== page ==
Site Manager’s Note: This guest post comes to us from Colin Connors, a site writer for ESPN TrueHoop’s Raptors Republic. He has been doing free lance works for our sister sites Mavs Moneyball, Bright Side of the Sun, and The Dream Shake, and reached about to me about doing this post. Hope you enjoy!
Coming off his worst in recent memory, Avery Bradley’s value might be at an all-time low. That’s a good thing for the Grizzlies. A recent Marc Stein report suggested that Avery Bradley is a primary target for the Grizzlies mid-level exception this summer. To say Bradley’s stock took a hit from his injury-plagued season that saw a sports hernia surgery keep him out of all but 46 games (including only 6 with the Clippers) would be an understatement. Coming off of a career year in Boston, Bradley burst out of the gate strong this season (17.7 ppg and 46% 3FG in his first 16 games, per Basketball Reference) and was reportedly looking for “double or more” his current salary of 8 million per year on his next deal.
Many even believed that was a modest estimate, considering Robert Covington appeared to set the “quality 3 and D” market when he signed for 15.5 million a year. Considering that the mid-level exception for Memphis would be roughly $7.5 million, if the Grizzlies get him at even 80% of his previous on court production, that would be a steal. Besides, they’re a bit of a match made in heaven.
Defensively, it’s been years since the Grizzlies were a “Grit ’N’ Grind” top-five level team. Due in part to an aging core, and part due to the lack of quality individual defenders (save for the great Tony Allen) to surround Mark Conley and Marc Gasol. If the Grizzlies manage to acquire Bradley, a two-time All-Defensive selection (first team only two years ago!), he would immediately become their best perimeter defender in years—and at a bargain rate. Although Bradley’s defense faltered this season, that likely is a product of his injury issues and the adjustment period that comes when learning new defensive schemes.
Make no mistake: Bradley is still one of the top on-ball defenders the league has. Even though it would lack a lot of switch-ability, a lineup with Bradley, Conley, Gasol, and the youthful Jaren Jackson Jr. would immediately be (at least on paper) one of the top 5-10 defensive starting lineups in the Association.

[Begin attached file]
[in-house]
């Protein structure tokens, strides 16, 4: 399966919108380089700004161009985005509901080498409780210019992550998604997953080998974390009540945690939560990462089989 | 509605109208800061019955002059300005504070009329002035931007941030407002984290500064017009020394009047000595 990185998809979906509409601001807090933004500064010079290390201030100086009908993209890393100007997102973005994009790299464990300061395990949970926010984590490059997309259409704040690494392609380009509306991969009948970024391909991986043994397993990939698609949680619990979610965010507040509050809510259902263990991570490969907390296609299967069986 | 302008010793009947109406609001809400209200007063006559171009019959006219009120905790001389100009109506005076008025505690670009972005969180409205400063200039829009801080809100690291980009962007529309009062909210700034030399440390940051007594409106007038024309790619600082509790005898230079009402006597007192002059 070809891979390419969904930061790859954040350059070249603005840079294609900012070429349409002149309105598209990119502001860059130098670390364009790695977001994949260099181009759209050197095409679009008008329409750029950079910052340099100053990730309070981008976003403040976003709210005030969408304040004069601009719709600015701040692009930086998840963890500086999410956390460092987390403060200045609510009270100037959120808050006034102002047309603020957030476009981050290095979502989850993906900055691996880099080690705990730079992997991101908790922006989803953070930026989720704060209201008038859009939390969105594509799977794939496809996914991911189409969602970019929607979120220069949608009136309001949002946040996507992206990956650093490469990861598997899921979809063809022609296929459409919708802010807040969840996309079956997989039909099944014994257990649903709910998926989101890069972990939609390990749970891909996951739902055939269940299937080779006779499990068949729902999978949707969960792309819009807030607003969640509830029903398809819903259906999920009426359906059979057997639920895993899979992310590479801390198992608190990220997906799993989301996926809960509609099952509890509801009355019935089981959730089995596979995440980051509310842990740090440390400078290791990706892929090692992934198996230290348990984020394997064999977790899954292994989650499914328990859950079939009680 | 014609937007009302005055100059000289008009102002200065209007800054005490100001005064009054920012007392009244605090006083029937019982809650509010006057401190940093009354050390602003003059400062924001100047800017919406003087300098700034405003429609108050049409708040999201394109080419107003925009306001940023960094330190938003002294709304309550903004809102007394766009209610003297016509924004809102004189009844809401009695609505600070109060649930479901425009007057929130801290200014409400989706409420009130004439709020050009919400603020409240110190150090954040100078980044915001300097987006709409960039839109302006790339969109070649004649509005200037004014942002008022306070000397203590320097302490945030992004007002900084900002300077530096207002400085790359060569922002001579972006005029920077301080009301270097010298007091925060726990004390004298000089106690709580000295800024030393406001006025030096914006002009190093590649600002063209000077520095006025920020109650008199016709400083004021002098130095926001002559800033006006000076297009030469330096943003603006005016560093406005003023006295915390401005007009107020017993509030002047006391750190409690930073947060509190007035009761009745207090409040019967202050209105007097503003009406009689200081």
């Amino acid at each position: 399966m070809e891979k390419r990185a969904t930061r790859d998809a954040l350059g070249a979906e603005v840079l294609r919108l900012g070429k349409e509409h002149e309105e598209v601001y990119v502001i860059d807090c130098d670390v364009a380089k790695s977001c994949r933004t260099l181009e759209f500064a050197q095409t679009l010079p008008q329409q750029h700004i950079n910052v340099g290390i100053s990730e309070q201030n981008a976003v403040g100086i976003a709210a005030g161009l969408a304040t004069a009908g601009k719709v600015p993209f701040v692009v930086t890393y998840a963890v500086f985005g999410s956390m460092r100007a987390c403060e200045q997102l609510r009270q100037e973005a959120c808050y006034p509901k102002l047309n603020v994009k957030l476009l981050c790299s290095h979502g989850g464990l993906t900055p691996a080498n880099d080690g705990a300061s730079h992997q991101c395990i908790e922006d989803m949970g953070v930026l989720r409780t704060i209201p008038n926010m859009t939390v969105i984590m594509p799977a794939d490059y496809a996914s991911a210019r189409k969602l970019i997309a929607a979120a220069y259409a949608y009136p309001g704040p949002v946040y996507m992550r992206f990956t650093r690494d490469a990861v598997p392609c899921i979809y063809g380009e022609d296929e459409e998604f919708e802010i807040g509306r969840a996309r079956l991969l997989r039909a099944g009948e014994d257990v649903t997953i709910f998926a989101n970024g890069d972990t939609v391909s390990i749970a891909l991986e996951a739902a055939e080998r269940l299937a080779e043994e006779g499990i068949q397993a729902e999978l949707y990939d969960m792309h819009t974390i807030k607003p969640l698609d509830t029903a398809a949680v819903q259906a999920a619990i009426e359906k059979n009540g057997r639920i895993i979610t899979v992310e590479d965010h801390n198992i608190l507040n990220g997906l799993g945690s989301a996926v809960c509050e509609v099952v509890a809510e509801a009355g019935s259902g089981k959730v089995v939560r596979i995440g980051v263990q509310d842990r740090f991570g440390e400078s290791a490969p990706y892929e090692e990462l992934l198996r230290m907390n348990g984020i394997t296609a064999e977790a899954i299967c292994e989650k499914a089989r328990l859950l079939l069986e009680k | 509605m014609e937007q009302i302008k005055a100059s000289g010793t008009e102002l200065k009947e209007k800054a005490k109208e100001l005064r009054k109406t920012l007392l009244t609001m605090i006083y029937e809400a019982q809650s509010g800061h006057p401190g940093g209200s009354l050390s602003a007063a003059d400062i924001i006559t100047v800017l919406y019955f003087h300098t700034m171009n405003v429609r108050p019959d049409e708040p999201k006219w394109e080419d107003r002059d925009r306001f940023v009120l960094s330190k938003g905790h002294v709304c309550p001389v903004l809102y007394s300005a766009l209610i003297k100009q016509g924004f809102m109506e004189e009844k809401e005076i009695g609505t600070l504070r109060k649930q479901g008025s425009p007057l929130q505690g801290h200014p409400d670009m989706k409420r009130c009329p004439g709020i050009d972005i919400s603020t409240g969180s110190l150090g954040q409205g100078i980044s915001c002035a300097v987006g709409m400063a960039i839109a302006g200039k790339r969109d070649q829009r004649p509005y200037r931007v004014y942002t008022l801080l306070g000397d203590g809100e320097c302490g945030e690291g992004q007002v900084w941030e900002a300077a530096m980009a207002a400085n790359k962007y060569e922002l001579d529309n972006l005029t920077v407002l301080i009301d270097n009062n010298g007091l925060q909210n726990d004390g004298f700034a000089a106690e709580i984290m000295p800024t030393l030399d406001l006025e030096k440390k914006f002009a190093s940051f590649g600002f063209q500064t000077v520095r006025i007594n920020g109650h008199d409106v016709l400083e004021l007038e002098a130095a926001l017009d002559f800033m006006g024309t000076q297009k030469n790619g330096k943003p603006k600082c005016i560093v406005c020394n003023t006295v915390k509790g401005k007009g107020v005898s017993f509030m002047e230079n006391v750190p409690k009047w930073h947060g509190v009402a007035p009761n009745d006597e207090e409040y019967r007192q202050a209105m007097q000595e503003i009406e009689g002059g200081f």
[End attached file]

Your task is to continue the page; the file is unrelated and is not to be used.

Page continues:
As great as his defensive potential is, Bradley’s greatest addition would likely be on the other side of the ball. For years the Grizzlies’ front office has chased a bonafide 3 and D wing to space the floor for Conley and Gasol. In fact, many would argue that the lack of such a player is what kept them from reaching their highest potential in years prior. If acquired Bradley would be the best complimentary wing piece the Grizzlies have had in years. Adding both Jackson Jr. and Bradley’s ability to stretch the floor (38% for Detroit this year) to the Grizzlies offense would afford Conley and Gasol’s patented pick and roll the most space they’ve arguably ever had.
Additionally, Bradley is a well-known great cutter which would make him even more effective as he would help to prevent stagnation in five-man shooting lineups like Conley-Bradley-Parsons-Jackson Jr.-Gasol that, theoretically, would be a nightmare to guard.
A one year contract on the mid-level exception with the Grizzlies is just as enticing for Bradley as it allows him to return to the free agent market next year when more teams will have cap space and he won’t be coming off of an injury. Considering his somewhat fleeting youth, Bradley likely only has one multi-year big contract left in his NBA life, and he has to earn it this year. At 27, the Grizzlies would be getting a motivated two-way player in the dead center of his prime looking to earn the payout of his life. With all that motivation in mind, it’d be quite uncharacteristic of Bradley -- who is a league known workhorse -- if he didn’t come into this year at least close to the player he was to start this season.
Bearing in mind Robert Pera’s claims that the Grizzlies want back to 50 wins and playoff relevancy this season, and that the only way for them to improve is through their mid-level exception, buying low on Bradley is the best option to return to them to their prior form (or at least close enough). Best case scenario, you’re getting a highly motivated former First Team All-Defense 3 and D wing in his prime on one of the best deals in the league. If he returns to his former self, Bradley very well could be the piece that propels the Grizzlies back into the west’s upper middle-class and they would have a great chance at re-signing him.
Worst case scenario? He is injury plagued all year and the Grizzlies waste only five million for one year against an already $105 million payroll.
That sounds worth the risk to me.